Excerpts from Jim Conrad's
from the December 18, 2011 Newsletter issued from Hacienda Chichen Resort beside Chichén Itzá
Ruins, central Yucatán, MÉXICO
HARVESTMAN IN THE WOODS
We have those long-legged arachnids with oval bodies called harvestmen or daddy-longlegs down here, too, such as the pink-bodied one seen sprawling on a leaf above. Most Northerners think of harvestmen as living in dank basements and old buildings, but this one was in deep forest. Lots of species exist, in several genera, and they occupy many environments. Several species live in caves and are blind. The one in the picture let me get close enough to see the interesting features shown below:
Harvestmen are related to spiders but they're not considered to be spiders themselves. Spiders produce venom and silk, but harvestmen don't. Spiders typically have up to eight eyes, but harvestmen just have two, if they have any at all. In the picture the two objects looking like eyes are indeed simple eyes with single lenses. Technically they're called ocelli. In most harvestmen the ocelli are located on a bump known as the ocular tubercle, visible in the picture.
Below the eyes notice the slender, pale things bent beneath the body, looking like fangs. Wikipedia's harvestman expert assures us that while spiders have fangs, harvestmen don't. Our harvestman's fanglike items are called chelicerae, which are defined as "fanglike appendages near the mouth of an arachnid, often used for grasping and piercing." It sounds like you need to be an anatomist to appreciate the difference between a fang and a piercing chelicera.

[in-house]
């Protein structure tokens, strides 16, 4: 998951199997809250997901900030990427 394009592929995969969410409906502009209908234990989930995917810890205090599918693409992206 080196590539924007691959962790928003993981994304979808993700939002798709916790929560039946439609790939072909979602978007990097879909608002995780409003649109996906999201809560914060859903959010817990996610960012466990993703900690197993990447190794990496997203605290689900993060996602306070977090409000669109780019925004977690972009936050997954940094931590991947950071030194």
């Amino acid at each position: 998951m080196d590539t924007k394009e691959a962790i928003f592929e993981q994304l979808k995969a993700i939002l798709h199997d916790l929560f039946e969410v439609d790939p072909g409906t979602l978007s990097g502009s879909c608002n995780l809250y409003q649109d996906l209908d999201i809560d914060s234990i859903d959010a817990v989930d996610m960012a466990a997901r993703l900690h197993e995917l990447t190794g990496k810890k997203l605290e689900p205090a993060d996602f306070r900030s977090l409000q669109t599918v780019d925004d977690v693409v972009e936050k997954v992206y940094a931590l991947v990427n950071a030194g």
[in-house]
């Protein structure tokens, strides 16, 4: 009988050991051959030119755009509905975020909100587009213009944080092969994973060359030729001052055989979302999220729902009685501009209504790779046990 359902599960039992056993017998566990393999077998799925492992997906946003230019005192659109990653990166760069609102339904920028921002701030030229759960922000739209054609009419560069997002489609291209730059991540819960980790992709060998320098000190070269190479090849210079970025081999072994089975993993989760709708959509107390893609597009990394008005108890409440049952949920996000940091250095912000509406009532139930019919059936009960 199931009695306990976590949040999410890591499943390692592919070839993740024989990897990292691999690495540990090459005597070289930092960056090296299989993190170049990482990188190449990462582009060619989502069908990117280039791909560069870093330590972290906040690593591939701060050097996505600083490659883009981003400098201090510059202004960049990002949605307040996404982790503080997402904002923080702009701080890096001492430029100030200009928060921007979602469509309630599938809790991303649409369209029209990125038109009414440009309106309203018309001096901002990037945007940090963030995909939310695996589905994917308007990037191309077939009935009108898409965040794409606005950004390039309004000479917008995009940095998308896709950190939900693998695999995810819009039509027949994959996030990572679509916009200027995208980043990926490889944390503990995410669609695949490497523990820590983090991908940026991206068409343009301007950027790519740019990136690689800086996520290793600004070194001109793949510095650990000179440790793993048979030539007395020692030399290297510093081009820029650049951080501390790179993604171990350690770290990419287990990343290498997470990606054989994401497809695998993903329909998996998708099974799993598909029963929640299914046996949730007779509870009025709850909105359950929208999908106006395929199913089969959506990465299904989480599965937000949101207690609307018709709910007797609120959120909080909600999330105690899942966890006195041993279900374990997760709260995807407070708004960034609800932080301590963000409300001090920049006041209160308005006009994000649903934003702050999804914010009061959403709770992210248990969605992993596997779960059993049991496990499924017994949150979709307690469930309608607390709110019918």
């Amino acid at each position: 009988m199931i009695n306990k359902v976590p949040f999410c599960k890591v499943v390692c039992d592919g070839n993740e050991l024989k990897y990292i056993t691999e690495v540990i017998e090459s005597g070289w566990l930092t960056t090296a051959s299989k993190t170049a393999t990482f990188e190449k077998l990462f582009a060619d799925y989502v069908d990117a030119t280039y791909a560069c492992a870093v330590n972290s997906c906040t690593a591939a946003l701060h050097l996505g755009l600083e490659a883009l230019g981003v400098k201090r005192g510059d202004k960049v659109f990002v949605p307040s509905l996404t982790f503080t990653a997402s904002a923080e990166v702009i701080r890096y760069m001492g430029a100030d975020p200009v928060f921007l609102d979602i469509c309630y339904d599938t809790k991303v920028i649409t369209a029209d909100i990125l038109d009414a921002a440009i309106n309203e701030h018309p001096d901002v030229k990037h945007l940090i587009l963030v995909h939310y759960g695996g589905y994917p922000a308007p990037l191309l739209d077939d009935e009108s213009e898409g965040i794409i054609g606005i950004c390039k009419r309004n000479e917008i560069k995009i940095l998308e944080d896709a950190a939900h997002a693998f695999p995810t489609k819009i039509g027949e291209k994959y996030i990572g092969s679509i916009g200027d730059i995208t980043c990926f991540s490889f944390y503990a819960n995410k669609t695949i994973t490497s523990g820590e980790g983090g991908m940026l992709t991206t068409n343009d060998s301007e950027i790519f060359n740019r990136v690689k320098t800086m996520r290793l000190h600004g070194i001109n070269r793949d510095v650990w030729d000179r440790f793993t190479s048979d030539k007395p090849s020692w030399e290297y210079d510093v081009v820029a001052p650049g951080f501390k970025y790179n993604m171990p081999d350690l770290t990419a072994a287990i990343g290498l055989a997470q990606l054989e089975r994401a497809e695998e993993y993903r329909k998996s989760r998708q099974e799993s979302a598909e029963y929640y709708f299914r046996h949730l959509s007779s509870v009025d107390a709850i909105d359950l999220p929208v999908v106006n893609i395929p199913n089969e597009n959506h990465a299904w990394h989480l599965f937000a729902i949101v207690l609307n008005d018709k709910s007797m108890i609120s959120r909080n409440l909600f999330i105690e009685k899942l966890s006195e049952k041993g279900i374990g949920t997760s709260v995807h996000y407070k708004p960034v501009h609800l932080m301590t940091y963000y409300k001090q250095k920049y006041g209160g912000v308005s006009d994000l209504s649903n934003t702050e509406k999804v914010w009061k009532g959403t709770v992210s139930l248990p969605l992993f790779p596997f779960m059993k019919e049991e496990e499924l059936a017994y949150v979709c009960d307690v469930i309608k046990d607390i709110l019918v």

Numerous species and genera of harvestmen are recognized and I'm not at all sure which one we have here. It's similar to North America's Hadrobunus grandis, so maybe it's closely related or in fact the same species.
from the April 7, 2007 Newsletter issued from Sierra
Gorda Biosphere Reserve, QUERÉTARO, MÉXICO
HARVESTMEN ON MY WALL
The four days before I left for Cuatro Palos were more like days of the rainy season than what it is, the latter part of the dry season. The days were hot, then in the afternoons you heard thundering up in the mountains, and by day's end a storm rolled in. Maybe that's why Harvestmen, or Daddy Longlegs, gathered en masse high on my little casita's stucco walls, beneath the eaves where rain couldn't reach them.
When I decided to take their picture I set a ladder against the wall, climbed up, and the moment before I snapped the camera I exhaled and my breath caused them to scatter. You can see the scattering critters below:
Most of the time they're in a much compacter clump, their legs intertwined in a way that helps them stay on the wall despite some pretty good gusts of wind coming along. They're still there as I type this nearly a week after taking that picture.
Of course harvestmen are harmless, despite the "urban rumors" going around about their possessing the most deadly venom on Earth.